Your money accountabilibuddy should be someone with similar financial goals that will help you achieve yours. You can work together to save money by enjoying nights in together or calling each other before making an impulse purchase. You and your buddy can help each other stay on track, and you can reach your goals together.
Keep Track of Your Progress
Finding a way to keep track of your progress is a great way to help yourself achieve your goals. Many people draw little jars and fill them in until they reach their goals, and others have little trackers that they move every time they get a win. Other people prefer to record their progress in a journal or keep a checklist. There’s no wrong way to keep track, but having a system that works and helps you feel proud of your steps along the way will help motivate you to keep up with what you are doing.
Have an Award System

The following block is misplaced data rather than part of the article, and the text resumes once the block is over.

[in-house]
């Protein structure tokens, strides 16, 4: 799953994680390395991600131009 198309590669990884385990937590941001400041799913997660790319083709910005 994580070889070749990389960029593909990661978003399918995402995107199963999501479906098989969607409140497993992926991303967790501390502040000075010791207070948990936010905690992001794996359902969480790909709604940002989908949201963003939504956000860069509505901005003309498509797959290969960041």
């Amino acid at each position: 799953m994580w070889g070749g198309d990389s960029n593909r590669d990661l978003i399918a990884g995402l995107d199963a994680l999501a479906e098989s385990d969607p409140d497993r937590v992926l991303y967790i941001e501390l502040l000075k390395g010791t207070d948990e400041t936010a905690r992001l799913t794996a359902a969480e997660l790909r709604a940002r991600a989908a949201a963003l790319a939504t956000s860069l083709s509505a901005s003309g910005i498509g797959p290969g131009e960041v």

A final great way to help yourself achieve your financial goals is to implement an award system. Sure, the big payoff at the end is achieving the goal, but sometimes it can be hard to stick with a large goal if there aren’t regular payoffs.
Reward yourself for achieving your smaller weekly or monthly goals. If you got your $800 saved for the month, give yourself a night out, a new book or game, or a meal at your favorite restaurant. The key is finding a reward that motivates you. It could be financial (spending money on something you want) or not (taking a self-care day). It doesn’t really matter what the reward is, as long as you associate it with achieving your goal. Doing so will sort of trick your brain into wanting to work harder to achieve the steps you laid out because it will want that little award for doing so. I’m no psychologist, but I think it works that way.
Get out There and Slay Your Goals!
Now that you know how to set smart financial goals and have some great methods for achieving them, what are you waiting for? Get out there and start achieving your financial goals today!
Melanie launched Partners in Fire in 2017 to document her quest for financial independence with a mix of finance, fun, and solving the world’s problems. She’s self educated in personal finance and passionate about fighting systematic problems that prevent others from achieving their own financial goals. She also loves travel, anthropology, gaming and her cats.